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Articulating the Value of Return to Work in Your Company - By Tim Keefe


I wanted to continue our conversation about virtual work environments. I know it's a topic many people feel is a beaten-to-death. Many large companies, including Apple, recently announced a return to work program. It sounds pretty mandatory that an employee must be in the office on Tuesdays and Thursdays.

As we look at some of these programs that people are deploying, one of the first questions I ask is: how can we articulate the actual value of return to work? I'm not saying I'm a big advocate of the virtual work environment. I've been working that way for decades. I ran a contact center internationally for a long time, where 100% of the workforce was working at home. We saw very productive work environments. We found that people liked not having to commute, which is the number one issue for many people. But, I do think that there are situations where return to work does align with the stated goals of companies that say: we believe that there's a more creative environment; we believe that when people work in the office together, there's a greater exchange of ideas. Particularly with new employees, the concept of mentoring and culture development that people look at is essential. I agree with all of that. But I think there's got to be more to it than thou shalt. And the reason is that many people took advantage of the virtual work environment and completely changed their lifestyles at the height of the pandemic. We see it in real estate prices all over the place. I was looking at a video on YouTube the other day about a tiny little town in Colorado, and the whole culture there has changed due to the Zoom environment. People started relocating to smaller towns where they could take advantage of unique living situations while at the same time having the benefit of a higher paying job and doing the work that they want to do but doing it virtually. So when you take that, how do you offset that with, okay, now you have to live within commuting distance of work and come into the office. I think virtual work is what many people want. There's a financial benefit of virtual work. Here in the San Francisco Bay Area, you're running 10 to $15,000 a year in costs out of your pocket after tax on a daily commute. Virtual work is really important, but I think virtual management is where many companies struggle. I think it's a change in style. I think it does require that managers, supervisors, and executives have to take into account the fact that people are scattered. You've got to consider different time zones, acknowledging that as you have meetings. At the same time, there are hugely powerful tools we got good at using during the pandemic. Zoom can move across borders internationally and go from meeting to meeting. But without having to get up and run to the other side of the building or be late or come in, people are late and disruptive. A lot of that is good.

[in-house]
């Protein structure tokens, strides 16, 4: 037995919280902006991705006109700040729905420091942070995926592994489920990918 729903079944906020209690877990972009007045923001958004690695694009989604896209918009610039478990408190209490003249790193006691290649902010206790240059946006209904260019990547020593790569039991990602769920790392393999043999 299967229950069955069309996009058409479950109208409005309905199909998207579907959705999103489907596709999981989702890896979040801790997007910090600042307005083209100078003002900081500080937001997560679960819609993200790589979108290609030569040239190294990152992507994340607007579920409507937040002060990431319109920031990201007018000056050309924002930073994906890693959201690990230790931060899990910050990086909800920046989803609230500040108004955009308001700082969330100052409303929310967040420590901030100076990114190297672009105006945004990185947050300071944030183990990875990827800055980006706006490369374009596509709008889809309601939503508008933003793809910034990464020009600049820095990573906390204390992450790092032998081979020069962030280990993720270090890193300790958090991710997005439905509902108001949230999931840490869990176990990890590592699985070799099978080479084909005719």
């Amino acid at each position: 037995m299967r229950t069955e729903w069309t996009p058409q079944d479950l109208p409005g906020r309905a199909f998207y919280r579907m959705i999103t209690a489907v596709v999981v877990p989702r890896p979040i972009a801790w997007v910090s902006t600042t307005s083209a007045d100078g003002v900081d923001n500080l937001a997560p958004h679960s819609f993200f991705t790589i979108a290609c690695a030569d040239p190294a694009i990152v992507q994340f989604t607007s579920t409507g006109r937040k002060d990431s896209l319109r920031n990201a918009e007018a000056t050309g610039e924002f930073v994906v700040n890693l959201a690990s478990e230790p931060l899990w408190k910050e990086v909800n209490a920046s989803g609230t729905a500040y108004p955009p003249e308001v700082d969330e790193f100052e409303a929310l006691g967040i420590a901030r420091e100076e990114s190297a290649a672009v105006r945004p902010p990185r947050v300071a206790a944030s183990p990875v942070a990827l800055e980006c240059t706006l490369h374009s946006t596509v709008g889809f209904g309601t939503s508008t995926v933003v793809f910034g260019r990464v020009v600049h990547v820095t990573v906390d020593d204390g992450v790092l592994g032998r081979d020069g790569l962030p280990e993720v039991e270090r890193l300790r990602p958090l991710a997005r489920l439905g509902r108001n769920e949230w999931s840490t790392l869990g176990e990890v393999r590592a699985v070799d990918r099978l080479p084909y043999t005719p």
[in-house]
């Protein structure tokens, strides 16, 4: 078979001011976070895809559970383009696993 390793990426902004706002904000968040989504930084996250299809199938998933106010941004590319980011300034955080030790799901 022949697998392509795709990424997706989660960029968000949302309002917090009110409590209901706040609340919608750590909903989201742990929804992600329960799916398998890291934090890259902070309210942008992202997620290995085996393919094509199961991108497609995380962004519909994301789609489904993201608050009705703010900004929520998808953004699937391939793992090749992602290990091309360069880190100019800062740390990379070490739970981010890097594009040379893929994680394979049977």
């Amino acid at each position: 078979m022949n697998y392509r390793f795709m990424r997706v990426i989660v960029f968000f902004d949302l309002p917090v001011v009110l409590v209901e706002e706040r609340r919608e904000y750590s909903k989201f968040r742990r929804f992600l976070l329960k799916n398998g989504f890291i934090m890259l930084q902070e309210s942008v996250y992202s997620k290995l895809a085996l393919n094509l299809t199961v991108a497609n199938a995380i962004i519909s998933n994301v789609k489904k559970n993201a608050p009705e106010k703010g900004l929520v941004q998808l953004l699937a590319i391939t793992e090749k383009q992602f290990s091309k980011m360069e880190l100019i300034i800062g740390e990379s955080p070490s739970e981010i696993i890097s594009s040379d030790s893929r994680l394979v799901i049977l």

So what's my recommendation on virtual work? I think it's a person-by-person thing. I do believe that every company is unique and needs what it needs. But you've got to address the What's In It For Me program. You've got to articulate clearly the value of coming into the office. You have to design around that; if you say it's going to be about culture, then build cultural events. If you say it's going to be about collaboration, build collaboration. With that, how do you know what success is? How would you measure it? If you have targets and goals you can share with people around collaboration events, new ideas, and new product development, those are the things you should be talking about.

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